Capitol slave labor studied
Historians say slaves were the largest labor pool when Congress in 1790 decided to create a new national capital along the Potomac surrounded by the two slave-owning states of Maryland and Virginia.
The U.S. Capitol was built with the labor of slaves who cut the logs, laid the stones and baked the bricks. Two centuries later, Congress has decided the world should know about this.
Congressional leaders yesterday announced the creation of a task force to study the history of slave labor in the construction of the Capitol and suggest how it can best be commemorated.
"It is our hope that the work of the task force will shed light on this part of our history, the building of our nation's greatest symbol of democracy," said House Speaker J. Dennis Hastert, Illinois Republican; Senate Majority Leader Bill Frist, Tennessee Republican; and Democratic leaders Rep. Nancy Pelosi of California and Sen. Harry Reid of Nevada.
Over the next decade, local farmers rented out their slaves for an average of $55 a year to help build the Capitol, the White House, the Treasury Department and the streets laid out by city planner Pierre L'Enfant.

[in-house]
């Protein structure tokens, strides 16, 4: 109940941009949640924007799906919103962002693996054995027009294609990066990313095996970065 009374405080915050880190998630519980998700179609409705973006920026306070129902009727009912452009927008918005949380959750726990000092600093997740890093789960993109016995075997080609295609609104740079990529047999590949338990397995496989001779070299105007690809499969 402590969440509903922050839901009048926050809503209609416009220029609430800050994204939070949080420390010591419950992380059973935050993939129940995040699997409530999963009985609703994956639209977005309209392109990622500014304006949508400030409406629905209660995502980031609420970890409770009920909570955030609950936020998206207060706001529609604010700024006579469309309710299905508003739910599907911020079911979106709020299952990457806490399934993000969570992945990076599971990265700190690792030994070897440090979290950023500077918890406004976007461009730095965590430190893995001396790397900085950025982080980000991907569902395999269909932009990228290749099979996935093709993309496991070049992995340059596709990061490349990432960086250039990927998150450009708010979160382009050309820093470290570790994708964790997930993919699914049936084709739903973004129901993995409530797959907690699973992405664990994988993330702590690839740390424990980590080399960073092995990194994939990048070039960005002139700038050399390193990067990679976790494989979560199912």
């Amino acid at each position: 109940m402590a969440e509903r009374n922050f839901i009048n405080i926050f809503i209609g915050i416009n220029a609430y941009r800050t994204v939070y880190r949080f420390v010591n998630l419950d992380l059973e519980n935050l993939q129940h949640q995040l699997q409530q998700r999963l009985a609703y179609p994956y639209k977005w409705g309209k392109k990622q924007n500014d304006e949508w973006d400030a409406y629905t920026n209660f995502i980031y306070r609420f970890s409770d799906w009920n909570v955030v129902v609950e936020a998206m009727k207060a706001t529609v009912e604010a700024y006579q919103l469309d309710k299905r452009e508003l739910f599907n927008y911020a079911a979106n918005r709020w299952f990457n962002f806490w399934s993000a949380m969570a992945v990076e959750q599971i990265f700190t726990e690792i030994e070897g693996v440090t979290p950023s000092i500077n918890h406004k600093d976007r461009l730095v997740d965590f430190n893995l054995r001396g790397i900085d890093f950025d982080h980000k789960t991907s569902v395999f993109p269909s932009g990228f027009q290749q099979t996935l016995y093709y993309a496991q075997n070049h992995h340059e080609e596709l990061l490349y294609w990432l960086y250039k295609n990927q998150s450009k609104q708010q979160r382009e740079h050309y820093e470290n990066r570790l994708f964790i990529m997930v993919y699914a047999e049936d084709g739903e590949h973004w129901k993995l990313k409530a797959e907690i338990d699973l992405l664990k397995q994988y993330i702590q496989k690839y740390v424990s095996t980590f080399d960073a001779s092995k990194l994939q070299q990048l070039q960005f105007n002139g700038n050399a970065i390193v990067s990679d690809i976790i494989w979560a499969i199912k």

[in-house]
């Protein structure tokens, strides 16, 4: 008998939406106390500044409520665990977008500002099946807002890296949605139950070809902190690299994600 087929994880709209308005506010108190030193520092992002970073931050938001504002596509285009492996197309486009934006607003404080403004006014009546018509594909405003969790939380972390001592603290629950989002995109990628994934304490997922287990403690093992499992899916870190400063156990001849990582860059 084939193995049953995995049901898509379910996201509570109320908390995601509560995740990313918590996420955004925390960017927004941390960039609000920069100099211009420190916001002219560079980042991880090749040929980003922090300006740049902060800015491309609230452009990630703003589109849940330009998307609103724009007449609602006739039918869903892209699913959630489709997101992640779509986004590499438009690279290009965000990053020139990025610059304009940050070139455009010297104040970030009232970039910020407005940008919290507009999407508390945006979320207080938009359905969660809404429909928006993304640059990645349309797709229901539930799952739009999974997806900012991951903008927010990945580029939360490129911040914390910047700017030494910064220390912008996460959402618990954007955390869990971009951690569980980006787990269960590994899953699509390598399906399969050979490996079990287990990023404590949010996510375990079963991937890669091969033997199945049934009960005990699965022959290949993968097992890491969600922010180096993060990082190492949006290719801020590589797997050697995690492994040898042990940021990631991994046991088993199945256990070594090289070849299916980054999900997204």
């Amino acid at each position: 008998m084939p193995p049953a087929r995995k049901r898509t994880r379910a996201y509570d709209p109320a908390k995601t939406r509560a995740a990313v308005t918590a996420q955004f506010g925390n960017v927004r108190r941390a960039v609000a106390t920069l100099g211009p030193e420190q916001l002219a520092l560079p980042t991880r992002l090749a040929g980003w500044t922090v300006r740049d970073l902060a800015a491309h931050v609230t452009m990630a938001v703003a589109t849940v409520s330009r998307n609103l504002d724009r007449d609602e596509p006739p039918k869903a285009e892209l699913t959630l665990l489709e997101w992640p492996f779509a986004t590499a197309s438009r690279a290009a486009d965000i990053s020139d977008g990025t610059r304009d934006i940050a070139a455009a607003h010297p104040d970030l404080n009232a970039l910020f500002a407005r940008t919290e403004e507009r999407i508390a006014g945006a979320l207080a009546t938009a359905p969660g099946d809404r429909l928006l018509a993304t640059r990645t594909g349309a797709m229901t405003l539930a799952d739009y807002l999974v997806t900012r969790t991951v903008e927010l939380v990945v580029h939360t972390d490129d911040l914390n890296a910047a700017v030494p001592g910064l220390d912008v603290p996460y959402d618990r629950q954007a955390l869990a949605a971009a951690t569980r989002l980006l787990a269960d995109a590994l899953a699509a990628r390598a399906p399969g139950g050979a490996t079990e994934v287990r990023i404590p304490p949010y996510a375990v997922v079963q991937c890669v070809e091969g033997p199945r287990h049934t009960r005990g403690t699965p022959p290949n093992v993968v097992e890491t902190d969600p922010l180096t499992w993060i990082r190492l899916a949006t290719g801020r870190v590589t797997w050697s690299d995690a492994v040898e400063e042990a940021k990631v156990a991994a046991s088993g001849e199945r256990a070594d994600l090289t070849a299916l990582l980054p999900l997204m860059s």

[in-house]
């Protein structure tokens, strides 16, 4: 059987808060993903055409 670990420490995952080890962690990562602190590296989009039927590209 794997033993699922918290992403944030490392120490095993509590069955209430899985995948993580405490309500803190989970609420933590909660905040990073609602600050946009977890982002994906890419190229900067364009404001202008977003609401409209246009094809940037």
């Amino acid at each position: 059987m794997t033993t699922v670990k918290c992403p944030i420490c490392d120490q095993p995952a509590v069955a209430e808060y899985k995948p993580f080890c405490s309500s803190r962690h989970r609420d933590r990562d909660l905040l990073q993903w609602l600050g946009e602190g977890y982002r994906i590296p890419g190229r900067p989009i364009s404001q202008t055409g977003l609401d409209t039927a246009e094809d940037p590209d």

Slaves cut trees on the hill where the Capitol would stand, cleared stumps from the new streets, worked in the stone quarries where sandstone was cut and assisted the masons laying stone for the walls of the new homes of Congress and the president.
They also were involved in the expansion of the Capitol in the late 1850s.
Sen. Blanche Lincoln, Arkansas Democrat and a task force member, said lawmakers became aware of the use of slaves after researchers in the late 1990s found documents of Treasury Department payments to slave owners. She said more than 400 slaves apparently were hired out.
In 2000, Mrs. Lincoln and Sen. Spencer Abraham, Michigan Republican, Rep. John Lewis, Georgia Democrat, and Rep. J.C. Watts Jr., Oklahoma Republican, pushed through legislation approving the formation of a task force.
But Mrs. Lincoln said that because of changes in control of the Senate, it has taken until now to implement that legislation. "It's certainly long overdue," she said. "The task force will have a great opportunity to bring forward basically a history lesson as well as an appropriate memorial."
Mr. Lewis, a veteran of the civil rights movement, said the opening of a Capitol visitors' center next year might provide a venue for recognizing the slaves. "We need to find someplace not only to place a statue or appropriate symbol, we also need to find a way to tell their story," he said.